Fiscal Cliff Negotiations are getting worse
On Sunday, The Washington Post reported that negotiations between Speaker Boehner and President Obama are moving forward. Unfortunately, they are moving in the wrong direction. Here are the highlights, with why they are bad in italics:
House Speaker John A. Boehner has offered to push any fight over the federal debt limit off for a year, a major concession that would deprive Republicans of leverage in the budget battle but is breathing new life into stalled talks over the year-end “fiscal cliff.”
The debt ceiling is a major negotiating point for Republicans with President Obama. It’s the only reason the Budget Control Act (BCA) is in existence. Inadequate though it is, the BCA is the first bipartisan effort to remotely slow the growth of federal spending in years. With another debate over raising the debt ceiling coming in a few months, the Speaker is basically giving away an advantage to the President in future debt discussions.
The White House rejected the offer, saying it would raise too little cash to significantly dent record budget deficits and do nothing to extend emergency unemployments [sic] benefits into the new year, according to a Democrat familiar with the talks.
The unemployment benefits have been long known to be ending. They are not “emergency” spending. This is a subtle form of media bias. Also, this seems to be a new addition to talks from Democrats – unemployment benefits seem to be making more news in recent days and weeks. A tactic to put pressure on Republicans?
Furthermore, no amount of “cash” raised by tax increases is going to dent “record budget deficits.” The President’s wish of $1.6 trillion (now $1.2 trillion) over 10 years will cover less than 4% of expected spending over that same time period. Given the growth of spending since 2000, a 4% cut in future spending – which is expected to go up significantly – isn’t a serious effort at deficit reduction.
“Recognizing the importance of raising tax rates is a big, positive and important step,” said former White House economic adviser Lawrence Summers, who emphasized that he was not speaking for the Obama administration.
“The evaluation of any deal should depend on how much total revenue is raised, whether adequate demand is maintained to sustain the recovery and whether we are restoring confidence or just marking time until another debt-limit crisis,” Summers said.
To answer Summers’ first point, see my last point. Regarding the second point Summers is making, he is dead wrong – the evaluation of a deal should depend on how many dollars are cut from the bloated federal budget in order to help strengthen the economy and prevent more crushing debt from being put on the shoulders of the next generation. How much revenue is raised (AKA how many more tax dollars go to Washington) is not a solution.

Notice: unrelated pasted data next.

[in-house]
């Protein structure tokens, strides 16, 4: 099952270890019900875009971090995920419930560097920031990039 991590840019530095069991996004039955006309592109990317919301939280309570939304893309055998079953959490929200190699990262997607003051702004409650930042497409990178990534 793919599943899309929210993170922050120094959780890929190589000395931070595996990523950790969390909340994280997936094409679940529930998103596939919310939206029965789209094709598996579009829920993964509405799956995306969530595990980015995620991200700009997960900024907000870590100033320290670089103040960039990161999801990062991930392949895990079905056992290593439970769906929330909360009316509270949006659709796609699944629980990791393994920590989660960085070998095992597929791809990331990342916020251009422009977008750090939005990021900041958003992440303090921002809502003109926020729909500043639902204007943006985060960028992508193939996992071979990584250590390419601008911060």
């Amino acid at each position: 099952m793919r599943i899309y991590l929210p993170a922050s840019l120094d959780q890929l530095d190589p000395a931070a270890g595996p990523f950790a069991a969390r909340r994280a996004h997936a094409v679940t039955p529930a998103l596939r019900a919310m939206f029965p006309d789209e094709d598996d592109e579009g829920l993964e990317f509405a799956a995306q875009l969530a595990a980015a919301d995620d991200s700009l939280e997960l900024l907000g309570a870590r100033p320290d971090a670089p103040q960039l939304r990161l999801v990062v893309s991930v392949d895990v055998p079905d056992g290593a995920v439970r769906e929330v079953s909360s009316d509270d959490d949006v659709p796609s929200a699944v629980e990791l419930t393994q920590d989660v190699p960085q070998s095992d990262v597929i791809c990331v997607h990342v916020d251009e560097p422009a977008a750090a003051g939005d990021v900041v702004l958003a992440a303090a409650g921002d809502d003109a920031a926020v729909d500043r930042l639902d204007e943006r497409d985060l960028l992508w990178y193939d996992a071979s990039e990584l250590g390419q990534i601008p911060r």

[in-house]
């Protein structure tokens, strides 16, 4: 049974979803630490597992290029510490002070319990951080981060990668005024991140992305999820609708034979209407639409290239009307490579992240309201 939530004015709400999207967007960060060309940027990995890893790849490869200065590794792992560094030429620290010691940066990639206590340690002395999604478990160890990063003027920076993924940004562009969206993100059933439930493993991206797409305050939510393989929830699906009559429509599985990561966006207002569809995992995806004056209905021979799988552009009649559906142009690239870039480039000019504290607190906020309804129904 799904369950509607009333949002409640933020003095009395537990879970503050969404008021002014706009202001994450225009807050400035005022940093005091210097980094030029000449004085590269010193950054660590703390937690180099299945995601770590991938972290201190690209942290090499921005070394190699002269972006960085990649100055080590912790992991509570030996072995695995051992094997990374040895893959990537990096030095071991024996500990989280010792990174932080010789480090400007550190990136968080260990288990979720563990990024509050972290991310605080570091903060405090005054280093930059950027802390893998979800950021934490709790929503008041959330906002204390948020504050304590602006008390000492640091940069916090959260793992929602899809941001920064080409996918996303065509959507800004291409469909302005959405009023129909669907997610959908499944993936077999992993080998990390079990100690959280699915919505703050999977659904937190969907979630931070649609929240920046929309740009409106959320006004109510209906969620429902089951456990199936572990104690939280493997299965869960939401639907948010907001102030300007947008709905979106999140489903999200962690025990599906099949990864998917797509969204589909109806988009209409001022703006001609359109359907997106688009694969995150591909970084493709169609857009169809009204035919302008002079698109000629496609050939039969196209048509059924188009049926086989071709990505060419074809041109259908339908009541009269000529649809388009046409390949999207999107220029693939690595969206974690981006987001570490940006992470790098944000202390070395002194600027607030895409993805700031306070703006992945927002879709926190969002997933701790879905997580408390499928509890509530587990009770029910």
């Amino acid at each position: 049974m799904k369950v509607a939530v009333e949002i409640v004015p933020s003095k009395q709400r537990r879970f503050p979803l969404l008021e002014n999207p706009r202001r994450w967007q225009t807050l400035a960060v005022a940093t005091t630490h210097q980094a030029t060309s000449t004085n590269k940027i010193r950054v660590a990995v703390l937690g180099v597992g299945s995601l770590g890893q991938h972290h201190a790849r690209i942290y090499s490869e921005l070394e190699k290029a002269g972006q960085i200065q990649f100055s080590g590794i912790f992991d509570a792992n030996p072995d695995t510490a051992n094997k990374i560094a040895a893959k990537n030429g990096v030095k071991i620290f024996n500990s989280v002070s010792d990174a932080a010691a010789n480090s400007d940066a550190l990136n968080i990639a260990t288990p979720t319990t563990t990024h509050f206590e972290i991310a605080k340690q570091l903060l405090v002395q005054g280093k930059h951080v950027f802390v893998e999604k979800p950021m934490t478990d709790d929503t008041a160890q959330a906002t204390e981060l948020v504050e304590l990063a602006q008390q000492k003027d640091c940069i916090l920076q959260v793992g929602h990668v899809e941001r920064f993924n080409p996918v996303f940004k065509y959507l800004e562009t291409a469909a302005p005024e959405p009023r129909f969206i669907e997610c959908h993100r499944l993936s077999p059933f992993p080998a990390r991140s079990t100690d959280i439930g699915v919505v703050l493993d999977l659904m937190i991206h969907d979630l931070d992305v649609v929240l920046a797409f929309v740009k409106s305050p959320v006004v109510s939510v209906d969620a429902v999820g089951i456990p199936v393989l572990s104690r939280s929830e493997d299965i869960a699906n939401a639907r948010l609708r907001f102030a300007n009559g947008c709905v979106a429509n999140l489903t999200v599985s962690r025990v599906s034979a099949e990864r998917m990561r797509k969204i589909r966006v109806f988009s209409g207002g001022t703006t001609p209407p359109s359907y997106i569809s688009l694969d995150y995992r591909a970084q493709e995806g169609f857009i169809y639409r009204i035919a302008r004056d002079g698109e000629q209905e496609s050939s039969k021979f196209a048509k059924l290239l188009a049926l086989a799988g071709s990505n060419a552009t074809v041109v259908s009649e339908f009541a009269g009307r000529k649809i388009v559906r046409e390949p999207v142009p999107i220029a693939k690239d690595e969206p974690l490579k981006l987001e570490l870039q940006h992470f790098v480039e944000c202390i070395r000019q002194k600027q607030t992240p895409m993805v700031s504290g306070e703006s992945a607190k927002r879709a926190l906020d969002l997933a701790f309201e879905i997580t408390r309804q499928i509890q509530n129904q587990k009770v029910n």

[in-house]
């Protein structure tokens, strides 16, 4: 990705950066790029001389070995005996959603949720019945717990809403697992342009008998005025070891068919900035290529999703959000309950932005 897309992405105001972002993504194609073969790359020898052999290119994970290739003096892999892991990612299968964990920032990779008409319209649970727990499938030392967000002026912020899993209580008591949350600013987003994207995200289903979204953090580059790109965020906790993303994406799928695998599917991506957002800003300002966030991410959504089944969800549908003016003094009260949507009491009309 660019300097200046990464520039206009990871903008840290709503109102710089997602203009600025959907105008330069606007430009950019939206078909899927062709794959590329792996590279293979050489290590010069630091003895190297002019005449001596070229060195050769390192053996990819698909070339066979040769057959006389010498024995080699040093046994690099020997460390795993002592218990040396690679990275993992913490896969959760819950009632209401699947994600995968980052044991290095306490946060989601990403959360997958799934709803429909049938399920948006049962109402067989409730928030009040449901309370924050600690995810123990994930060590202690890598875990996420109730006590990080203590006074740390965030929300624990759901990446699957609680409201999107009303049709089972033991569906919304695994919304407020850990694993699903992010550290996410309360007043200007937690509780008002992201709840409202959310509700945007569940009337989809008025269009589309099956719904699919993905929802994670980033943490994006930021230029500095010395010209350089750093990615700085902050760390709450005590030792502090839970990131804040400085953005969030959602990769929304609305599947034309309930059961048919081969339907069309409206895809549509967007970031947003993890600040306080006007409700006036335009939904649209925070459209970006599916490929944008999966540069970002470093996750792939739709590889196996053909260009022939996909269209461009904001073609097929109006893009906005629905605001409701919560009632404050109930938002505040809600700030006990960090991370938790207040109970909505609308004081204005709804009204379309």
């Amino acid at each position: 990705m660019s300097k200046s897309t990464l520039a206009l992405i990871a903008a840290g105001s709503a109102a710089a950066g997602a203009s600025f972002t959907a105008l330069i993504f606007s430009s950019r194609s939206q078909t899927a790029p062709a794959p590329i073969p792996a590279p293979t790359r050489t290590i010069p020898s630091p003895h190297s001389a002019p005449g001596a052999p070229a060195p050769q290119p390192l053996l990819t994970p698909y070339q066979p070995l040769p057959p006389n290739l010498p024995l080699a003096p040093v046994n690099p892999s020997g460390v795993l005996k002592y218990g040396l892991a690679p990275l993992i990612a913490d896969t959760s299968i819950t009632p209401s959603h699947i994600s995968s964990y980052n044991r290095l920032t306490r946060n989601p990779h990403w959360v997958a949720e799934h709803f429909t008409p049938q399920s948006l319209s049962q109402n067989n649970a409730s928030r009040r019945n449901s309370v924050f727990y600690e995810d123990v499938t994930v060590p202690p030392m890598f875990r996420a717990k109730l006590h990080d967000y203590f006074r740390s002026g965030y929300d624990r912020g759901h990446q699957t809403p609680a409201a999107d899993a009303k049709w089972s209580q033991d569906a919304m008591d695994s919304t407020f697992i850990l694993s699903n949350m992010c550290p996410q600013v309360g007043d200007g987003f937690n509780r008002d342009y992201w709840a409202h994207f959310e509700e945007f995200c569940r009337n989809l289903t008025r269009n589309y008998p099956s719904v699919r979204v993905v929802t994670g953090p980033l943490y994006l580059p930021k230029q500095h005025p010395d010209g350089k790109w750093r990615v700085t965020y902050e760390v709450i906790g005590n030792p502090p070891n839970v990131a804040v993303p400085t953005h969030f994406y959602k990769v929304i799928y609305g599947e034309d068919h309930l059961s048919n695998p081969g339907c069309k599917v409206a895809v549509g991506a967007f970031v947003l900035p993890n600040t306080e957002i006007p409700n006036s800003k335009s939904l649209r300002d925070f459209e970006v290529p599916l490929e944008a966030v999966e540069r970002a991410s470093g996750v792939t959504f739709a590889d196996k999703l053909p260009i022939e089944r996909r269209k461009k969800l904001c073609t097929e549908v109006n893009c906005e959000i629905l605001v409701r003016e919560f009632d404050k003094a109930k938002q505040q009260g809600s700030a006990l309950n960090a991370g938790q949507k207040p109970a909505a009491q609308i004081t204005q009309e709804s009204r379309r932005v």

In exchange for the higher rates for millionaires, Boehner is demanding changes to federal health and retirement programs, which are projected to be the biggest drivers of future federal borrowing. Boehner wants $1 trillion in total savings, starting with adoption of a less generous way of calculating inflation that would save $200 billion over the next decade — about two-thirds of it by reducing Social Security cost-of-living adjustments.
This is the only semi-good news in the entire article. Health care spending is the biggest problem in the medium and long-term for the federal government, and needs to be significantly reformed. Unfortunately, the Speaker’s efforts are woefully inadequate.
Obama has offered $600 billion in spending cuts, with only $350 billion coming from health programs and none from Social Security. Many congressional Democrats adamantly oppose dragging the program into the year-end talks. [Note: The President has since offered very modest tweaks to Social Security and Medicare as part of a “balanced” approach of over $1 trillion in tax increases and about the same in spending reductions, all over 10 years.]
$1 trillion in spending cuts over 10 years is less than 2.5% of what we are going to spend in that time period. It’s not even a “cut” in spending. It’s a reduction in the growth of spending.
Still, if Republicans make an offer on higher tax revenue that Democrats consider big enough, senior Democrats have signaled that they are open to the change in how inflation is calculated for entitlement programs, known as chained CPI.
In other words, increasing tax rates to make up for Washington’s undisciplined spending habits might be enough to allow bipartisanship on a modest-at-best reform to programs that need drastic change. The biggest thing this does is allow Washington to pretend we have a revenue problem instead of a spending problem.
White House officials last week dropped their tax demand to $1.4 trillion and may be willing to go lower, Democrats said. [Note: On Monday, the President offered to take only $1.2 trillion of your dollars in more taxes, something seen as a big sacrifice by his party.] But setting the income threshold for tax rate hikes at $1 million, as Boehner proposed, would sacrifice too much money, they said. Democrats argue that a threshold of $375,000 or even $500,000 would be more appropriate.
The functioning word above is “sacrifice.” Apparently, not taking more of your hard-earned money is a sacrifice the government makes if it doesn’t raise rates.
As always, the fiscal cliff comes back to two simple realities: We have a spending problem, not a revenue problem, even if Washington doesn’t want to admit it. Second, Washington doesn’t have the intestinal fortitude to stick to spending reductions it enacted less than 18 months ago – so why should we trust the new deal would last any longer than the old one?